Central Banks and the Financial System
Financial systems are inherently fragile because of the very function which makes them valuable: liquidity transformation. Regulatory reforms can strengthen the financial system and decrease the risk of liquidity crises, but they cannot eliminate it completely. This leaves monetary policy with a very important task. In a framework that recognizes the interactions between monetary policy and liquidity transformation 'optimal' monetary policy would consist of a modified Taylor rule in which the real rate reflects the possibility of liquidity crises and recognizes the possibility that liquidity transformation gets subsidized. Failure to recognize this point risks leading the economy into a low interest rate trap: low interest rates induce too much risk taking and increase the probability of crises. These crises, in turn, require low interest rates to maintain the financial system alive. Raising rates becomes extremely difficult in a severely weakened financial system, so monetary authorities remain stuck in a low interest rates trap. This seems a reasonable description of the situation we have experienced throughout the past decade.
|Date of creation:||Jul 2010|
|Date of revision:|
|Publication status:||published as “Central Banks and Financial System”, in S. Eijffinger and D. Masciandaro (eds.), Central Banking, Financial Regulation and Supervision After the Financial Crisis, Edward Elgar. (with Alberto Giovannini)|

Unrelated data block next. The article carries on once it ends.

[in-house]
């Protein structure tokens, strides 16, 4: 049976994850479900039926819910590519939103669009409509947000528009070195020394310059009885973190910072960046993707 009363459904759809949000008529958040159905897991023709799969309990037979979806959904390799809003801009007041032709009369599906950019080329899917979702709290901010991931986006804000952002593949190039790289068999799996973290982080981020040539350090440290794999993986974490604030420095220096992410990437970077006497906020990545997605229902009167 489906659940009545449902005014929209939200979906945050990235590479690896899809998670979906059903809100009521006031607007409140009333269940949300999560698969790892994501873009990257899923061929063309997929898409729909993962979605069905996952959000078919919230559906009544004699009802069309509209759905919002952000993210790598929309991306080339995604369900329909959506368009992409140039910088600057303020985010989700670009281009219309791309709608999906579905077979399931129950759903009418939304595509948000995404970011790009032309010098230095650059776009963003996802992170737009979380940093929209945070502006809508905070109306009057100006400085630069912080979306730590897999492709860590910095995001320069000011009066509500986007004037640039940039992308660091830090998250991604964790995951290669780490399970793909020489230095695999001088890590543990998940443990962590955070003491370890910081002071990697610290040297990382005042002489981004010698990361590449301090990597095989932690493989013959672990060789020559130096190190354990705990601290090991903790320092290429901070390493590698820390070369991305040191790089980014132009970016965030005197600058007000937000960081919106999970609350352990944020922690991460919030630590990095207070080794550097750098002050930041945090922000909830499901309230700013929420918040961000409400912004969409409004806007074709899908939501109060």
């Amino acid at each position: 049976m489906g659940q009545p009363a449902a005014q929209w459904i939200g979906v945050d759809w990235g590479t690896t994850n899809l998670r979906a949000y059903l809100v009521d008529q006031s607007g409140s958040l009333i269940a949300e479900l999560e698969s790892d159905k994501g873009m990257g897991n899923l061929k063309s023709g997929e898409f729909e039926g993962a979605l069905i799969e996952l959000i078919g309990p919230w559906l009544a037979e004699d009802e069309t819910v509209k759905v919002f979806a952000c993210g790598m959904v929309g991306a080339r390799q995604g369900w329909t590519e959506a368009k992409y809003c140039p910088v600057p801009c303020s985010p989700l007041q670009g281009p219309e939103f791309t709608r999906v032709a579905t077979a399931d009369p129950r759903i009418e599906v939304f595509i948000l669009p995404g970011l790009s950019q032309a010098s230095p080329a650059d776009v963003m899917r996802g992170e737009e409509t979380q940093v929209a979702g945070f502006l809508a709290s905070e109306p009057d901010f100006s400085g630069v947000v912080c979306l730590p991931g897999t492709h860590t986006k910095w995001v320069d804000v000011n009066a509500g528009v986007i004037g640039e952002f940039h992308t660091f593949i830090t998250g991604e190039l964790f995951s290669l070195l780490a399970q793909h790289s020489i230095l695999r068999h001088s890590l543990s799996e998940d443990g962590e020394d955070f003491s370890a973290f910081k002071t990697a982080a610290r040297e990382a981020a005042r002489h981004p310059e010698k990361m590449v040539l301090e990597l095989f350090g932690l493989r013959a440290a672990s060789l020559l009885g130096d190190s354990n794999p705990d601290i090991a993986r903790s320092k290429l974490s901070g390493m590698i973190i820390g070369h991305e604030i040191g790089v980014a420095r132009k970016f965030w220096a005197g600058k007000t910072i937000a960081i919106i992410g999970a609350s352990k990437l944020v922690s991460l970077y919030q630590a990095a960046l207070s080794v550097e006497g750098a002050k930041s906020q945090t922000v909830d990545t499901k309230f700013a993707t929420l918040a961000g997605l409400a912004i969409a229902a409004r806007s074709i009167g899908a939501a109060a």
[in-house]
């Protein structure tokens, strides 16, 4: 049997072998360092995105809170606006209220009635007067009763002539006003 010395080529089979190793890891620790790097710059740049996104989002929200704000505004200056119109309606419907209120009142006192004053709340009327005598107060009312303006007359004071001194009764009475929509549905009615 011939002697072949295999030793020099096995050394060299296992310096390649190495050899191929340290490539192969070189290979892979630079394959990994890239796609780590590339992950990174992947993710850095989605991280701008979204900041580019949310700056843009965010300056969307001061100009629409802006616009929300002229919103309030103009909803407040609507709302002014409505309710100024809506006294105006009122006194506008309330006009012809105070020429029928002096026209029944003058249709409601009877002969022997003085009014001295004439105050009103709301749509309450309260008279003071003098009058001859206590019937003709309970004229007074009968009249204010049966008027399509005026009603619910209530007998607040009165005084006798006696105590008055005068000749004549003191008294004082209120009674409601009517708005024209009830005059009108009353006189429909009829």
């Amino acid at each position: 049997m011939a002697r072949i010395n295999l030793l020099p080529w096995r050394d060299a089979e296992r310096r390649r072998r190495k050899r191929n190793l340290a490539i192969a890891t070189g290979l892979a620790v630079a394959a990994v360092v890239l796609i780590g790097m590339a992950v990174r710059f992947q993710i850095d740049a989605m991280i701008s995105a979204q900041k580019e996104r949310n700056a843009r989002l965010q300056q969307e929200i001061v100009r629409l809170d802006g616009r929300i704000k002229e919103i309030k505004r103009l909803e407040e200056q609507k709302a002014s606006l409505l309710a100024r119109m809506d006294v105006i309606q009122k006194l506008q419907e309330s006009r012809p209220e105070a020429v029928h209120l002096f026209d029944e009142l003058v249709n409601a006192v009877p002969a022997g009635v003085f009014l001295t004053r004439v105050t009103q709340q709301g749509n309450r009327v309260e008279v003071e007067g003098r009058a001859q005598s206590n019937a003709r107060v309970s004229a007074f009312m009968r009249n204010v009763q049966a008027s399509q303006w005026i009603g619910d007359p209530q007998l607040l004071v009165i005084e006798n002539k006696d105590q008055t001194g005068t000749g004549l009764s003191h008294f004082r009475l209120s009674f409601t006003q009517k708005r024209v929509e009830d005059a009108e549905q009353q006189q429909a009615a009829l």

|Contact details of provider:|| Postal: National Bureau of Economic Research, 1050 Massachusetts Avenue Cambridge, MA 02138, U.S.A.|
Web page: http://www.nber.org
More information through EDIRC
Please report citation or reference errors to , or , if you are the registered author of the cited work, log in to your RePEc Author Service profile, click on "citations" and make appropriate adjustments.:
- Jean Tirole, 2010.
"Illiquidity and all its friends,"
BIS Working Papers
303, Bank for International Settlements.
- Diamond, Douglas W & Dybvig, Philip H, 1983.
"Bank Runs, Deposit Insurance, and Liquidity,"
Journal of Political Economy,
University of Chicago Press, vol. 91(3), pages 401-19, June.
- Bengt Holmstrom & Jean Tirole, 1998.
"Private and Public Supply of Liquidity,"
Journal of Political Economy,
University of Chicago Press, vol. 106(1), pages 1-40, February.
- Bengt Holmstrom & Jean Tirole, 1996. "Private and Public Supply of Liquidity," NBER Working Papers 5817, National Bureau of Economic Research, Inc.
- Holmstrom, B & Tirole, J, 1996. "Private and Public Supply of Liquidity," Working papers 96-21, Massachusetts Institute of Technology (MIT), Department of Economics.
When requesting a correction, please mention this item's handle: RePEc:nbr:nberwo:16228. See general information about how to correct material in RePEc.
For technical questions regarding this item, or to correct its authors, title, abstract, bibliographic or download information, contact: ()
If references are entirely missing, you can add them using this form.